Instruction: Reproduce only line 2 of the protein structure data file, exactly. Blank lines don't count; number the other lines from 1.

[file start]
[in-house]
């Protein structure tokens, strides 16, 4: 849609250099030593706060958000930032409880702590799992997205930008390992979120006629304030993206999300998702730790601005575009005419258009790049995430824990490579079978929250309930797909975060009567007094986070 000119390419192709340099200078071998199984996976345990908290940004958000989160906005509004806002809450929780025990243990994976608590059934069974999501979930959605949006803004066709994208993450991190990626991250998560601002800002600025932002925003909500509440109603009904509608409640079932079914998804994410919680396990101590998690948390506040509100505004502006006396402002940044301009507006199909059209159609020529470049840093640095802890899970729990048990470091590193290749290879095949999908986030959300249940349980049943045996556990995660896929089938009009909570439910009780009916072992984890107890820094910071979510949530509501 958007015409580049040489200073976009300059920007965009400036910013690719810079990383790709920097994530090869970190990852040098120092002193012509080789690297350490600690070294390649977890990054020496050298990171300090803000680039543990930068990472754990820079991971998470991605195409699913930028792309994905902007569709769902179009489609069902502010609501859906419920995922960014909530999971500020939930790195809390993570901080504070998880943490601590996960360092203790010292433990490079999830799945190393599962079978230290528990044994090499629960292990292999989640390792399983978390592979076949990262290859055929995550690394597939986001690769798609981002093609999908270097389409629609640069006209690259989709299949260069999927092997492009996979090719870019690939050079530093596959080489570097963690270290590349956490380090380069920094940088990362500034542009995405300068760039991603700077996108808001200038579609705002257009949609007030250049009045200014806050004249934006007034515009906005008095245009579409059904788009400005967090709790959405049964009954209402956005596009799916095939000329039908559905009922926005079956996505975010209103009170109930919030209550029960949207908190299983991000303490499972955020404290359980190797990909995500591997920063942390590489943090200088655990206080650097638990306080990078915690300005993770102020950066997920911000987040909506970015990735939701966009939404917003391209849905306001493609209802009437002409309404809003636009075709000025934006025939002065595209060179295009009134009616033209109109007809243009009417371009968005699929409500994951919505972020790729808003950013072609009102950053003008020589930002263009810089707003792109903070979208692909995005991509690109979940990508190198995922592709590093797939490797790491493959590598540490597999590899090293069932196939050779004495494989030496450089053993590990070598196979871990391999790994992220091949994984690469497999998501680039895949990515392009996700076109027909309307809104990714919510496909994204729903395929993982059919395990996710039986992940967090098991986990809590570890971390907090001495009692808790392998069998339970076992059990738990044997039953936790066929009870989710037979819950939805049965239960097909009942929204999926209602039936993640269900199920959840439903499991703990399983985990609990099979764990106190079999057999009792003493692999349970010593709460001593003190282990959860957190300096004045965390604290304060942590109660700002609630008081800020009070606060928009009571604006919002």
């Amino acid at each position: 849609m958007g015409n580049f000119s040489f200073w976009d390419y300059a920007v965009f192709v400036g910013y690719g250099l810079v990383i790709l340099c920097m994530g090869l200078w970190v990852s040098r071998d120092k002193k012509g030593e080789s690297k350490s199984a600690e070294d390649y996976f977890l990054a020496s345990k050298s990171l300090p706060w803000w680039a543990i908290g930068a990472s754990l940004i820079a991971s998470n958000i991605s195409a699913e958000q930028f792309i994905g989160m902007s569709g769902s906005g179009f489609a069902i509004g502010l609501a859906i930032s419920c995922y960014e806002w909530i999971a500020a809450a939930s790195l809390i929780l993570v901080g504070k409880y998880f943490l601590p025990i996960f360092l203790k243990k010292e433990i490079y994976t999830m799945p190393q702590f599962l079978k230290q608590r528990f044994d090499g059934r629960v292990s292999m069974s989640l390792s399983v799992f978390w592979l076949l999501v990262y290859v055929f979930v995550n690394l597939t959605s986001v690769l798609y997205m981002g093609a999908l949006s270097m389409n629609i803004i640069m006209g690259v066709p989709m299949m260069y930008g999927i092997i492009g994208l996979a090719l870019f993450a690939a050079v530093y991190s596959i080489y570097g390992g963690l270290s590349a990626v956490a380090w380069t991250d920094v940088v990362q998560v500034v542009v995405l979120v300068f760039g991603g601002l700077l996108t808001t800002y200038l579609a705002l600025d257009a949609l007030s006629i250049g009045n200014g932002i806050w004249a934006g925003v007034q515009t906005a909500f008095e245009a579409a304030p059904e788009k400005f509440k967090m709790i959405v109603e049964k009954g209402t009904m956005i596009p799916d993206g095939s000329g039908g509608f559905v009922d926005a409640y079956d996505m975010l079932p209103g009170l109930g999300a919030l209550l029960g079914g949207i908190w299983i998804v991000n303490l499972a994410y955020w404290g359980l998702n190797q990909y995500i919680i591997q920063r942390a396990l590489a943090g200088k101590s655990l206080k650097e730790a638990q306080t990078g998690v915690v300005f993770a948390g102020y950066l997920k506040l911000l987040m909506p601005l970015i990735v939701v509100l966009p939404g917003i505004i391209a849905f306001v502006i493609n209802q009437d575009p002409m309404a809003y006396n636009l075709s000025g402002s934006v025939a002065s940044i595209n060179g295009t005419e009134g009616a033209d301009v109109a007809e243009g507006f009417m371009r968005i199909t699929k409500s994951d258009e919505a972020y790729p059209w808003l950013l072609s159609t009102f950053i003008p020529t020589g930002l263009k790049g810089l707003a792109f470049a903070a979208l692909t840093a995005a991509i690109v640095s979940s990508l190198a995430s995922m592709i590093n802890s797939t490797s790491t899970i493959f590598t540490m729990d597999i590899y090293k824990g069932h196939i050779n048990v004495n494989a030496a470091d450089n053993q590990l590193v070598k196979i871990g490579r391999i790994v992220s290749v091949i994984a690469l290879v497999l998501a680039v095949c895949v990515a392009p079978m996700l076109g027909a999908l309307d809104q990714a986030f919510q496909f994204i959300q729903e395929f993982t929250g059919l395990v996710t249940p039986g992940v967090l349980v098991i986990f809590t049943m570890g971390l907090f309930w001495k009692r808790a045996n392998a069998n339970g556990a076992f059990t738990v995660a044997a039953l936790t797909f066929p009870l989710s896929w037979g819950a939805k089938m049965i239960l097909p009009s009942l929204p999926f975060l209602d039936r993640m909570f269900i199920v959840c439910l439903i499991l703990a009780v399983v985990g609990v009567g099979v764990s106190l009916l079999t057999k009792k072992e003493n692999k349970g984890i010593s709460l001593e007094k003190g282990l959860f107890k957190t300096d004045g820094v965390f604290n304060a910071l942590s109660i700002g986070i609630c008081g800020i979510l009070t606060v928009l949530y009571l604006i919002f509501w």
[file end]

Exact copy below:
């Protein structure tokens, strides 16, 4: 849609250099030593706060958000930032409880702590799992997205930008390992979120006629304030993206999300998702730790601005575009005419258009790049995430824990490579079978929250309930797909975060009567007094986070 000119390419192709340099200078071998199984996976345990908290940004958000989160906005509004806002809450929780025990243990994976608590059934069974999501979930959605949006803004066709994208993450991190990626991250998560601002800002600025932002925003909500509440109603009904509608409640079932079914998804994410919680396990101590998690948390506040509100505004502006006396402002940044301009507006199909059209159609020529470049840093640095802890899970729990048990470091590193290749290879095949999908986030959300249940349980049943045996556990995660896929089938009009909570439910009780009916072992984890107890820094910071979510949530509501 958007015409580049040489200073976009300059920007965009400036910013690719810079990383790709920097994530090869970190990852040098120092002193012509080789690297350490600690070294390649977890990054020496050298990171300090803000680039543990930068990472754990820079991971998470991605195409699913930028792309994905902007569709769902179009489609069902502010609501859906419920995922960014909530999971500020939930790195809390993570901080504070998880943490601590996960360092203790010292433990490079999830799945190393599962079978230290528990044994090499629960292990292999989640390792399983978390592979076949990262290859055929995550690394597939986001690769798609981002093609999908270097389409629609640069006209690259989709299949260069999927092997492009996979090719870019690939050079530093596959080489570097963690270290590349956490380090380069920094940088990362500034542009995405300068760039991603700077996108808001200038579609705002257009949609007030250049009045200014806050004249934006007034515009906005008095245009579409059904788009400005967090709790959405049964009954209402956005596009799916095939000329039908559905009922926005079956996505975010209103009170109930919030209550029960949207908190299983991000303490499972955020404290359980190797990909995500591997920063942390590489943090200088655990206080650097638990306080990078915690300005993770102020950066997920911000987040909506970015990735939701966009939404917003391209849905306001493609209802009437002409309404809003636009075709000025934006025939002065595209060179295009009134009616033209109109007809243009009417371009968005699929409500994951919505972020790729808003950013072609009102950053003008020589930002263009810089707003792109903070979208692909995005991509690109979940990508190198995922592709590093797939490797790491493959590598540490597999590899090293069932196939050779004495494989030496450089053993590990070598196979871990391999790994992220091949994984690469497999998501680039895949990515392009996700076109027909309307809104990714919510496909994204729903395929993982059919395990996710039986992940967090098991986990809590570890971390907090001495009692808790392998069998339970076992059990738990044997039953936790066929009870989710037979819950939805049965239960097909009942929204999926209602039936993640269900199920959840439903499991703990399983985990609990099979764990106190079999057999009792003493692999349970010593709460001593003190282990959860957190300096004045965390604290304060942590109660700002609630008081800020009070606060928009009571604006919002």